Who’s Your Audience: Father’s Day
by Melissa Yap
2 Min Read
Connected TV's digital targeting gives it an edge on traditional TV
3 Min Read
Linear television and precision targeting—two things not often heard in the same sentence. And a main reason for that is down to three letters: DMA. Standing for Designated Marketing Area, these are how advertisers target geographic audiences on linear television. They can then narrow their audience a bit more by targeting based on programming and networks, but those don’t truly provide a level of precision that can be considered reliable. Regardless of any other targeting they may elect to do, if they’re running ads on linear TV they need to use DMAs—and that can be problematic when trying to reach a specific, geotargeted audience.
Why? Because DMAs are massive. Say an advertiser has retail locations in the city of Los Angeles, and they want to drive more foot traffic to their stores. If they run ads in the Los Angeles DMA, their ads will not only hit all of LA county, but also the surrounding 50,000 square miles—encompassing geography that reaches all the way to the Nevada border. If the Los Angeles DMA were a state, it would rank top 5 in population.
Imagine all that budget wasted on countless uninterested viewers who live nowhere near the store locations. By using DMA targeting, ads were served to someone in Baker, CA—3 hours and 22 minutes away (not including traffic). That’s a terrible way to spend ad budget. This same story plays out across the country—consider the fact half of the state of Delaware falls under Philadelphia’s DMA (and the other half belongs to a Maryland DMA) and it’s not hard to see how wasteful they can be.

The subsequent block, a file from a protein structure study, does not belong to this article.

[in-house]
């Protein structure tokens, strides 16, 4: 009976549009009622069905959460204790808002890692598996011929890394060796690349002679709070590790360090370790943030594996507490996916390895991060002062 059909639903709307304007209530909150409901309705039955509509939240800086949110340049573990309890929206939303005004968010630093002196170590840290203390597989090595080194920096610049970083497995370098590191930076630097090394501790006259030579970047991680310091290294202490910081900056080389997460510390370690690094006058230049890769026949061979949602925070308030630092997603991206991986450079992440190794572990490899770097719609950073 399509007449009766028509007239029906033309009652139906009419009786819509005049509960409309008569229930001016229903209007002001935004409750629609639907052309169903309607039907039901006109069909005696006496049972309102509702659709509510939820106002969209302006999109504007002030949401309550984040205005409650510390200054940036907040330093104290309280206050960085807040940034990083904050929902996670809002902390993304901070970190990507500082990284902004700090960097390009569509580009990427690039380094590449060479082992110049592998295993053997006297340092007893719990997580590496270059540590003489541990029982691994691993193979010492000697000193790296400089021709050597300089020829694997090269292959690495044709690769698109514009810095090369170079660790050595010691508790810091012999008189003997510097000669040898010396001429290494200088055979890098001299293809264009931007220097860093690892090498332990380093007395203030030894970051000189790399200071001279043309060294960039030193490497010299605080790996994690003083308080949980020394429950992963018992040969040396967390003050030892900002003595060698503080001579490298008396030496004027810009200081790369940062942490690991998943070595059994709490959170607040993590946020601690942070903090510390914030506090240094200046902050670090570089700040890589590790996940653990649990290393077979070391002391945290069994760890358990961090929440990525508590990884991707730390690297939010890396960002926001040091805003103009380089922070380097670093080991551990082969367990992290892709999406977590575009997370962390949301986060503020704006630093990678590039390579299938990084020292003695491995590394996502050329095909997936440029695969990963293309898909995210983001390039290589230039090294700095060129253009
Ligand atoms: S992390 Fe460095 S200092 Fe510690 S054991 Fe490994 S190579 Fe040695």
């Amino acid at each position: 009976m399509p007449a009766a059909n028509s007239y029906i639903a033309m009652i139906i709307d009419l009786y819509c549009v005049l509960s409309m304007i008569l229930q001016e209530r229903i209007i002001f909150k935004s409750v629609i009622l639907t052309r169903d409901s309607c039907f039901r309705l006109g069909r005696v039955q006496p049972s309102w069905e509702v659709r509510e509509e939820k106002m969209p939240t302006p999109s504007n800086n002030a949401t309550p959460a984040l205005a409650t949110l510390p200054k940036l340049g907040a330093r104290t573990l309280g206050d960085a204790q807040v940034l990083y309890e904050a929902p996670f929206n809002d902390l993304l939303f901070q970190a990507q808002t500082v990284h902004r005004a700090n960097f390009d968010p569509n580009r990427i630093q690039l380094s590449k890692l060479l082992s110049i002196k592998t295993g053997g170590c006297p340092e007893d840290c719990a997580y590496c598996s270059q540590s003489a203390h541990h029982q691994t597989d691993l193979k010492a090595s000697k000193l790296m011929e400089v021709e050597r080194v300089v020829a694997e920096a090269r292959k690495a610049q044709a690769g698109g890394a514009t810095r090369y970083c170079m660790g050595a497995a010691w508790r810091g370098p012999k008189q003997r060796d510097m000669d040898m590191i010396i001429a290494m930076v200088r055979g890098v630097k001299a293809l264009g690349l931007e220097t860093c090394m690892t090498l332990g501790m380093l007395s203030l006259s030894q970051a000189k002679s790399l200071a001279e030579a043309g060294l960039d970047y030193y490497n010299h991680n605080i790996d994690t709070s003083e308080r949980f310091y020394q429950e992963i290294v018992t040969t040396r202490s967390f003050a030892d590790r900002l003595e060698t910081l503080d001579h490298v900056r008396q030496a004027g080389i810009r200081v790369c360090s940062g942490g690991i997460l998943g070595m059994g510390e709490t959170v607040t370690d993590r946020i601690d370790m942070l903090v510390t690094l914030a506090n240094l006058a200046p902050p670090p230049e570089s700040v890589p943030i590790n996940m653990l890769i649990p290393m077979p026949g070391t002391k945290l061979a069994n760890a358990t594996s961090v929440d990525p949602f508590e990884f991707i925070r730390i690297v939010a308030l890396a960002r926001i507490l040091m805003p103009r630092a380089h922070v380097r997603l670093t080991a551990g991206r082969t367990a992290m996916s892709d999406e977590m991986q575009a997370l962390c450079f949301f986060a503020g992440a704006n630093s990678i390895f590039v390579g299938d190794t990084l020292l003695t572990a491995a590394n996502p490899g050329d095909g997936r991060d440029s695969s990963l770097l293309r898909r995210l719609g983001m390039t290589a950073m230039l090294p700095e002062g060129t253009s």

Fortunately, a best practice has emerged for better geo-targeting on TV. Viewers have turned to Connected TV (CTV) to stream television content in record numbers—according to Nielsen, total streaming time has increased 81% year over year. With the rise of CTV, advertisers have a new, more precise option than relying on massive DMAs. CTV grants them the ability to target viewers near their stores based on how close they want to get:
Advertisers can mix, match, and even exclude the above criteria for better precision. Going back to the Los Angeles example, if the advertiser wanted to target viewers in LA but only in particular ZIP codes due to the proximity of their store locations, they can set their ad campaign to reach viewers across the city but exclude any ZIP that’s just too far away to be effective. This ensures their ads serve exclusively to viewers who live just a few miles away and will likely pay a visit.
This level of targeting is made possible due to CTV being a combination of digital and television advertising. Because CTV ads use audience-based targeting, they’re served directly to the viewers advertisers deem most valuable to them. For example, MNTN Performance TV, our CTV ad solution, taps into tens of thousands of audiences from the Oracle Data Cloud to find viewers based on geography, interests, demographics, and more. This presents advertisers with the opportunity to spend their ad budget on viewers who are likely to convert, rather than on those who are either uninterested or too far away to matter.
Ad budgets are a finite thing and need to be spent wisely, and linear TV’s DMA geo-targeting capabilities are just too wasteful. With its digital-born targeting advantages, CTV advertising just does not have that problem.
Advertisers with location-specific needs should look to CTV for a better return on their TV ad spend. More viewers are streaming television now more than ever, and when you combine that with CTV’s ability to reach the viewers that matter most, it makes for an opportunity worth pursuing.
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